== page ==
The initial two NeuroVision treatment sessions involve evaluation of the specific visual abilities, by measuring the threshold level in numerous parameters such as varying size, contrast, location, spatial frequency and orientation, using the Gabor patch.
 
During the training session the patient sat 1 meter from the screen in a dark room, where the only light source, came from the PC screen.   
The patient was instructed to repeat the exercise at home every other day and return for clinical examination after completing 15 sessions.
 
The patient returned for the first follow up examination following 17 sessions:
 
Results after 17 sessions (January , 2011):
Best corrected distance VA:
OD: 20/160    OS: 20/80
 
Stereoacuity was 50 sec of arc
 
Best Corrected Contrast Sensitivity Test:
 

 
1.5
3
6
12
18
OD
36
57
33
15
4
OS
36
57
23
15
4

 
The patient reported improvement in seeing at class and watching TV but was still sitting close to the computer and while reading.
 
 
Results after 40 sessions (March 2011):
Best corrected distance VA:
OD: 20/80    OS: 20/60
 
Stereoacuity was 50 sec of arc
Contrast Sensitivity Test:
 

 
1.5
3
6
12
18
OD
50
57
33
15
4
OS
50
80
33
15
6

 
The patient felt additional improvement
 
Patient was instructed to continue another 10 session and come for a final examination.
 
Results
After 40 sessions Visual Acuity improved by 4 lines in each eye (Table 1).
Contrast Sensitivity improved by 64%, 71%, 17%, 15% and 25% for frequencies 1.5, 3, 6,12 and 18 respectively
Stereo improved from 60 sec of arc to 50 sec of arc
No changes were measured in objective or subjective refraction.
The patient reported subjectively on improved vision and improved quality of life. The patient and her parents were highly satisfied with the clinical and functional outcome.
 
 
Discussion
To the best of our knowledge this is the first report to show improvement in Visual Acuity, Contrast Sensitivity and Stereoacuity following Perceptual learning treatment, or any other non-optical method in CN.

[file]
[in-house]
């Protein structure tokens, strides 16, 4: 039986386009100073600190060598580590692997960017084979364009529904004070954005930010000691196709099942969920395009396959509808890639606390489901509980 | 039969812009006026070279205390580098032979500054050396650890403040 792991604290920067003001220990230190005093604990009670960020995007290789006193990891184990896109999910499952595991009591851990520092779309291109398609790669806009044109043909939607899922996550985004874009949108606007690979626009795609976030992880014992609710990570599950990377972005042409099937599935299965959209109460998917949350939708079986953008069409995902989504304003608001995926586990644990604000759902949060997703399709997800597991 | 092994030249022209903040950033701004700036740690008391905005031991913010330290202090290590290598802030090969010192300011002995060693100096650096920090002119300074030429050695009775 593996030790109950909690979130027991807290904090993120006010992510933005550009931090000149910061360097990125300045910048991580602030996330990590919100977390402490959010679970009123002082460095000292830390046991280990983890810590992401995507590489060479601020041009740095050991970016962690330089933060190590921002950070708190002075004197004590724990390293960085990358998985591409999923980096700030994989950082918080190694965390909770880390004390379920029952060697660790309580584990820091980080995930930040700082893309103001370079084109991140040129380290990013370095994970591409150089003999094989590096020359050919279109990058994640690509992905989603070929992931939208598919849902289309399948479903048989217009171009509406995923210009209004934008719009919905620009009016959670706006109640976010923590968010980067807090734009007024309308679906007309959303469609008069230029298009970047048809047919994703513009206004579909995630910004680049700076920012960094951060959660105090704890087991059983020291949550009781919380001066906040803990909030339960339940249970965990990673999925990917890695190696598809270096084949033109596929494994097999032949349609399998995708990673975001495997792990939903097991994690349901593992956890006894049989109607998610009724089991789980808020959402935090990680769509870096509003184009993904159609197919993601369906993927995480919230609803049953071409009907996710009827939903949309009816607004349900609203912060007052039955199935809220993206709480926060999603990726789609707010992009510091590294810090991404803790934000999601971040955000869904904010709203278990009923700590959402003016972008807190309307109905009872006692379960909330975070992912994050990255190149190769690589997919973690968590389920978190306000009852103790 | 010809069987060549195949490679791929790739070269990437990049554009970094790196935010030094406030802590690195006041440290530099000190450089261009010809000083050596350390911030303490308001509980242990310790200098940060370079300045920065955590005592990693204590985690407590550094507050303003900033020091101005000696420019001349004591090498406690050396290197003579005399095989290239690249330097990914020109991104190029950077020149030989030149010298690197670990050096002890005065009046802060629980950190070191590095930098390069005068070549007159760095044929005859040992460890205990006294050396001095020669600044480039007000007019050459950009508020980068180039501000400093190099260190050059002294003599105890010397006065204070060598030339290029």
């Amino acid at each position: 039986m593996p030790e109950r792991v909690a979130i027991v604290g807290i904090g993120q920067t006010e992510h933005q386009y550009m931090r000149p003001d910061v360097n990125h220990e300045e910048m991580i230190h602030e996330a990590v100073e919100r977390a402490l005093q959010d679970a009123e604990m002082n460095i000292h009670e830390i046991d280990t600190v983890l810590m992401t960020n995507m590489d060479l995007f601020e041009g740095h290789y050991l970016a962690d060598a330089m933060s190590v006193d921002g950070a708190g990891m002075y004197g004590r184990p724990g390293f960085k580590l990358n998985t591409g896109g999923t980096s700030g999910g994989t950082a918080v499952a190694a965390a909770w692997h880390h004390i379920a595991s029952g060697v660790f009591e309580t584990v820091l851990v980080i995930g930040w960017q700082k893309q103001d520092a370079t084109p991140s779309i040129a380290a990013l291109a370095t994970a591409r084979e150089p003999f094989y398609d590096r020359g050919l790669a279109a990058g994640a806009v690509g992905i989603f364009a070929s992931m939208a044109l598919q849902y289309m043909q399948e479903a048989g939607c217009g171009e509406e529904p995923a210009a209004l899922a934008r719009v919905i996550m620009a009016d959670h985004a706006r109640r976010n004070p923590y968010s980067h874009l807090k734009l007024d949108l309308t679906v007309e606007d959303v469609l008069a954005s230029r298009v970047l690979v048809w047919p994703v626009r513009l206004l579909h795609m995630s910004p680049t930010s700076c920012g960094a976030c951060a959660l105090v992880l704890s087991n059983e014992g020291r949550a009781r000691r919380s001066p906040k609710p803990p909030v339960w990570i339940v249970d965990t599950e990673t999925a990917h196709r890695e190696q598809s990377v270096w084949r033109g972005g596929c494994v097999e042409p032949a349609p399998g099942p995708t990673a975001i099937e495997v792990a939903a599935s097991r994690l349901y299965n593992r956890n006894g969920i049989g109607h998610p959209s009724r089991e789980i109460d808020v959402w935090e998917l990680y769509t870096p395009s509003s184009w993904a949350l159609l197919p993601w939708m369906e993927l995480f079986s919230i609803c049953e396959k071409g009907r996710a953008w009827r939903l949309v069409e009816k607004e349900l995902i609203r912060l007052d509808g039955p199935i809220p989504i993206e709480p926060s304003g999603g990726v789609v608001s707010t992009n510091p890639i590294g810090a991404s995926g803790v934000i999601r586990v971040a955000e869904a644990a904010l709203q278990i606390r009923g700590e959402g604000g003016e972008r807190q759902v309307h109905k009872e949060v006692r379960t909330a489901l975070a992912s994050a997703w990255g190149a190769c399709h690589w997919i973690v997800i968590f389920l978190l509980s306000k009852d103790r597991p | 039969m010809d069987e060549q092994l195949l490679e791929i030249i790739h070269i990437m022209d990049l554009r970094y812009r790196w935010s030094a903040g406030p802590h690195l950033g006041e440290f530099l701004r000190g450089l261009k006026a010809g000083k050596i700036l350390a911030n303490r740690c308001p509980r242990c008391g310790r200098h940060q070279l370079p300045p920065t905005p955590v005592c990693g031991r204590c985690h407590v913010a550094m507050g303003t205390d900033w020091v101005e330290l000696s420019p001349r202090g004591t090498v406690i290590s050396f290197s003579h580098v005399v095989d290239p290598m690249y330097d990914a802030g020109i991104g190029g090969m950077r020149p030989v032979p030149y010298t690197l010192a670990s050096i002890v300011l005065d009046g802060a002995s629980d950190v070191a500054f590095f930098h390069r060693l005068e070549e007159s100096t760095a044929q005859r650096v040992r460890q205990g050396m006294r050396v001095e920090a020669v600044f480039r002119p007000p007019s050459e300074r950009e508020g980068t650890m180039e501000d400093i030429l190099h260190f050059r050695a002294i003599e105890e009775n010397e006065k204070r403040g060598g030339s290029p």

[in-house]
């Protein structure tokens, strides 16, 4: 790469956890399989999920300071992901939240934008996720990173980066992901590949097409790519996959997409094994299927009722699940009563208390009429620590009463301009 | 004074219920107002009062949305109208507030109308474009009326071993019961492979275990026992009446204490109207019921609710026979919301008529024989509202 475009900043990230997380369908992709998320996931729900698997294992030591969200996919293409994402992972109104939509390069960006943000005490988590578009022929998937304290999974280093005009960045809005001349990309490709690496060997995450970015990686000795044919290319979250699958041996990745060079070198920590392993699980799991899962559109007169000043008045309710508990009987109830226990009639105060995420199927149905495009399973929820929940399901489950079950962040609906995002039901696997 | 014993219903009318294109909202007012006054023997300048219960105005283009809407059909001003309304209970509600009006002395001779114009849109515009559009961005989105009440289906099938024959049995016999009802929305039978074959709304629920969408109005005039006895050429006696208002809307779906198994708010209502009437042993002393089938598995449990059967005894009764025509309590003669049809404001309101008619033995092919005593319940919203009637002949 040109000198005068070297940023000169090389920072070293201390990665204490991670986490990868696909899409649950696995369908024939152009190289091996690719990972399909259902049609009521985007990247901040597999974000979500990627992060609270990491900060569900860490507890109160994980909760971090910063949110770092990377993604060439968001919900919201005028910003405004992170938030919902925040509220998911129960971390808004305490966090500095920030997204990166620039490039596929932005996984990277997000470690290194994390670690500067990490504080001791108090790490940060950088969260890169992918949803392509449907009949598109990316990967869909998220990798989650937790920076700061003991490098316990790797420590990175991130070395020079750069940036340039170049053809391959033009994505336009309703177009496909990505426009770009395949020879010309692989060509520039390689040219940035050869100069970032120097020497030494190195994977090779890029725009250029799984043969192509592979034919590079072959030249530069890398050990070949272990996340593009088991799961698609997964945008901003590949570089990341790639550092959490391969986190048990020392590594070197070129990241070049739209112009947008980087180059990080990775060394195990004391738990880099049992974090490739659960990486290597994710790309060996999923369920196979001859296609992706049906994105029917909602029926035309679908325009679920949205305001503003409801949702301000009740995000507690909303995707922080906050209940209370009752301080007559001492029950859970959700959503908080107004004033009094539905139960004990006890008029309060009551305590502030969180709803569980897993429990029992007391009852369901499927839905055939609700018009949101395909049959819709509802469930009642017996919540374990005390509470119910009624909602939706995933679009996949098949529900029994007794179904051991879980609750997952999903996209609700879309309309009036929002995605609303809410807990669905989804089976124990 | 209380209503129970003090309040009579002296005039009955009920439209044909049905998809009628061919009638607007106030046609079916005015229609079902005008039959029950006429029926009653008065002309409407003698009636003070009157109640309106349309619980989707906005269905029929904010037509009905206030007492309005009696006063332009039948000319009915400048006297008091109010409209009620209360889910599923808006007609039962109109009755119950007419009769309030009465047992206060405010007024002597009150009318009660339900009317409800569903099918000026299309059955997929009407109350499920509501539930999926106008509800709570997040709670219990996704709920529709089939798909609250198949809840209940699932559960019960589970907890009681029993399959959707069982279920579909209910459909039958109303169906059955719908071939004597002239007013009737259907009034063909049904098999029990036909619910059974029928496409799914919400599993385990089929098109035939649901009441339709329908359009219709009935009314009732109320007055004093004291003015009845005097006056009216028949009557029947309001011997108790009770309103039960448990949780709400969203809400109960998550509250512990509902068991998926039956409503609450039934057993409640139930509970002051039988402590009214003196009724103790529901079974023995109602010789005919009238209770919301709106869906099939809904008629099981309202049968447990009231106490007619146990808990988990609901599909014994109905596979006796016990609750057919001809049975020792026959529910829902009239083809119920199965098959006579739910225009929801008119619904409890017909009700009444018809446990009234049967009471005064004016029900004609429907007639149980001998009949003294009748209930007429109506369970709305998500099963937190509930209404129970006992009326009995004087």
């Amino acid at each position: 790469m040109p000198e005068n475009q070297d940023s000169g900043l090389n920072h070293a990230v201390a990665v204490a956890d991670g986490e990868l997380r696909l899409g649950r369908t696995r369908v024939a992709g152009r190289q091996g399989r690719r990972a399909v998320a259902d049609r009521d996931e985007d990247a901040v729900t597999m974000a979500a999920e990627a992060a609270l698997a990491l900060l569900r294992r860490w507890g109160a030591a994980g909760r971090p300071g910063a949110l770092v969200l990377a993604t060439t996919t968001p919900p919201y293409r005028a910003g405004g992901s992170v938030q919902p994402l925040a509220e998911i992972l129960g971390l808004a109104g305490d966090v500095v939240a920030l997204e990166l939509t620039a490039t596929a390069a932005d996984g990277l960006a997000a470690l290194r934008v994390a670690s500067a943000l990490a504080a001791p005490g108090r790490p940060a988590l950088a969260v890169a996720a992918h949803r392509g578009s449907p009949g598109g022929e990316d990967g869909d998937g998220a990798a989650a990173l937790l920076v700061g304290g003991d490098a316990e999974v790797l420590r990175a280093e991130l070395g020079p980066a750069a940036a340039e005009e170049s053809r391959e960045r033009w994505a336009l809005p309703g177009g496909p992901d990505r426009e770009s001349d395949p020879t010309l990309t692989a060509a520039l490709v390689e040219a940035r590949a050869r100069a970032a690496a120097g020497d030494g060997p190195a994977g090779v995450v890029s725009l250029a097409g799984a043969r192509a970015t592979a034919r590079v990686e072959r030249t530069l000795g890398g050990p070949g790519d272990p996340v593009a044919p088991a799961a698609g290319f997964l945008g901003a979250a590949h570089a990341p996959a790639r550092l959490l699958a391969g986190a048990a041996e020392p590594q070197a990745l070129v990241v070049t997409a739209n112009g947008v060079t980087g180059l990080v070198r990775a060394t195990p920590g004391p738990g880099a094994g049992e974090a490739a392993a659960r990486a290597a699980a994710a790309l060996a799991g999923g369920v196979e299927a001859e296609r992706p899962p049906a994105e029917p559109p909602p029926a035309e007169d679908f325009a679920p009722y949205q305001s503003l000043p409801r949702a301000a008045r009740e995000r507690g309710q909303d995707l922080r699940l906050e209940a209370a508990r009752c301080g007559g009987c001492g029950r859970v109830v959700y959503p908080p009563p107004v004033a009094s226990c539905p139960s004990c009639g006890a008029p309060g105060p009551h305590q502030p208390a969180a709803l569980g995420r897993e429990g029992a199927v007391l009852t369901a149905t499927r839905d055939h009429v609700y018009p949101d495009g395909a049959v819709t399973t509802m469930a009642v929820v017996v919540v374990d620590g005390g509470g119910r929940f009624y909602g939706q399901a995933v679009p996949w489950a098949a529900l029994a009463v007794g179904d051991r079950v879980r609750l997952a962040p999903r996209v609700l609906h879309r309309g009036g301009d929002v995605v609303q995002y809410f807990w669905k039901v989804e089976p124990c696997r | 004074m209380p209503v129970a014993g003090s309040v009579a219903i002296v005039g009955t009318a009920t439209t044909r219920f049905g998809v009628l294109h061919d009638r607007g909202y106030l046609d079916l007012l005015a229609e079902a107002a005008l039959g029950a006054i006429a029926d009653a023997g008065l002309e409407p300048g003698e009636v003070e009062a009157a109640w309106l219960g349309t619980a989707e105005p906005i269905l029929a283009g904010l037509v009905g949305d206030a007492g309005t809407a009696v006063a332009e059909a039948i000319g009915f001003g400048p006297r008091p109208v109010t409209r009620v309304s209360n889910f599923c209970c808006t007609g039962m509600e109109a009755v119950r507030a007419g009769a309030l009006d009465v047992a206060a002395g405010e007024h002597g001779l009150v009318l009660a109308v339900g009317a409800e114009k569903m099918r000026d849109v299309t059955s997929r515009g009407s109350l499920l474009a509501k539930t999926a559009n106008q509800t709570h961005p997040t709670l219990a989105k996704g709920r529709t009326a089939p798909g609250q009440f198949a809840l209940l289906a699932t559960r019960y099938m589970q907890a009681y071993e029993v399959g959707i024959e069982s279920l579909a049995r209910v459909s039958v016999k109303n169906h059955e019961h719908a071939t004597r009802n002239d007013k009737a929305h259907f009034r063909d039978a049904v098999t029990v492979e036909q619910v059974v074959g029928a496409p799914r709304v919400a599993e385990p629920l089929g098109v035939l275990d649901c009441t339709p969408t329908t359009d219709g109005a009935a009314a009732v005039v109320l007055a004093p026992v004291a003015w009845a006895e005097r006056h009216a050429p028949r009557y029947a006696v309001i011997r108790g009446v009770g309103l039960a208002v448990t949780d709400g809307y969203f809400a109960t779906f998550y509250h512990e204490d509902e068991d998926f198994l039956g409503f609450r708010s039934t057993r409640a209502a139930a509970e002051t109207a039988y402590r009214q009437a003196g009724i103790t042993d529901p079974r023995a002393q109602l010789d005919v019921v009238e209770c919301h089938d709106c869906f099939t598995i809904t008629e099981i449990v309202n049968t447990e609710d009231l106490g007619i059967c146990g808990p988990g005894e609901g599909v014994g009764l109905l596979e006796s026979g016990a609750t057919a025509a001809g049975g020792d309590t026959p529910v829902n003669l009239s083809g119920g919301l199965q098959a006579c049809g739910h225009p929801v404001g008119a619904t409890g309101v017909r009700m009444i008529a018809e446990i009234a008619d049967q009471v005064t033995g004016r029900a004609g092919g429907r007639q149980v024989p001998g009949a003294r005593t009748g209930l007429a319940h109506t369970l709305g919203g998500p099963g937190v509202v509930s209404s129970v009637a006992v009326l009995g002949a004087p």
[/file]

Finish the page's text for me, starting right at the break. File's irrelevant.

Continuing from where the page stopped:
Similar to Amblyopia, CN patients lack effective cortical stimulation during the critical early childhood period.
Since NeuroVision was shown to effectively improve vision in adult amblyopia by reducing suppression and inducing facilitations and lateral interactions in cortical activity (Polat et al 2004), it is not unlikely that a similar process occurs in CN. The clinical outcome of this case report suggests that Nystagmus patients may benefit from NVC treatment, which focuses in improving visual processing at the cortex level, and that CN patients can be treated with NVC treatment as in simple bilateral amblyopia
 
The mechanism by which this treatment enhances vision in CN is not entirely clear. Measurements of eye oscillations were not taken before and after treatement so the effect of treatment on eye movement and retinal image stability is unknown.
After analyzing the model of vision degradation in Nystagmus Beddell (?2009) suggested an overlooked secondary amblyopia that maybe present in CN. Whether the reported improvement is as a result of treating such a secondary amblyopia or whether it has a direct effect on the pathophysiology of CN warrants further investigation.
This encouraging outcome should inspire both patients and practitioners to consider this treatment method in such cases, and receive considerable functional improvement in a non invasive approach without any known side-effect.
 
Tables:
 

 
 
 
BCVA LogMar
BCCS OD
BCCS OS
 
 
 
OD
OS
1.5
3
6
12
18
1.5
3
6
12
18
1
Pre
0
1.00
0.90
25
40
23
11
4
36
40
33
15
4
2
Mid
17
0.90
0.60
36
57
33
15
4
36
57
23
15
4
3
Post
40
0.60
0.50
50
57
33
15
4
50
80
33
15
6

 
 
 
 
References:


[1]­Sagi D, Tanne D. Perceptual learning: learning to see. Curr Oin Neurobiol 1994; 4: 195-199
[2] Polat U, Ma-Naim T, Belkin M, Sagi D. Improving vision in adult amblyopia by perceptual learning. Proc Natl Acad Sci USA. 2004; 101:6692-6697.
[3] Yalcin E, Serefhan F, Azizoglu S, Efficacy of neural vision therapy to enhance visual acuity and contrast sensitivity function in adult amblyopia. ESCRS winter meeting Istanbul, 2011
[4] Uri Polat, Tova Ma-Naim, Abraham Spierer. Treatment of children with amblyopia by perceptual learning. Vision Research 49 (2009) 2599–2603
[5] Donald T.H. Tan, Allan Fong,. Efficacy of neural vision therapy to enhance contrast sensitivity function and visual acuity in low myopia. J Cataract Refract Surg 2008; 34:570–577 Q 2008 ASCRS and ESCRS
[6] Daniel Durrie MD ANDPeter Shaw. COMPUTER-BASED PRIMARY VISUAL CORTEX TRAINING FOR TREATMENT OF LOW MYOPIA AND EARLY PRESBYOPIA. Trans Am Ophthalmol Soc 007;105:132-140
[7] Kooi Ling Lim, BOptom(Hons); Han Bor Fam, MD NeuroVision Treatment for Low Myopia Following LASIK Regression Journal of Refractive Surgery Volume 22 April 2006 P. 407-408
[8] João Marcelo Lyra, Neuroplasticity, key to vision recovery. AAO 2008. ESCRS 2009
[9] Clinical Low Vision. Eleanor E. Faye, M.D. Pages 305-306.
[10] Clinical Ophthalmology, Jack J. Kanski Page 613
[11] Clinical Management of Binocular Vision, Nystagmus. Mitchell Scheiman, Bruce Wick. Page 509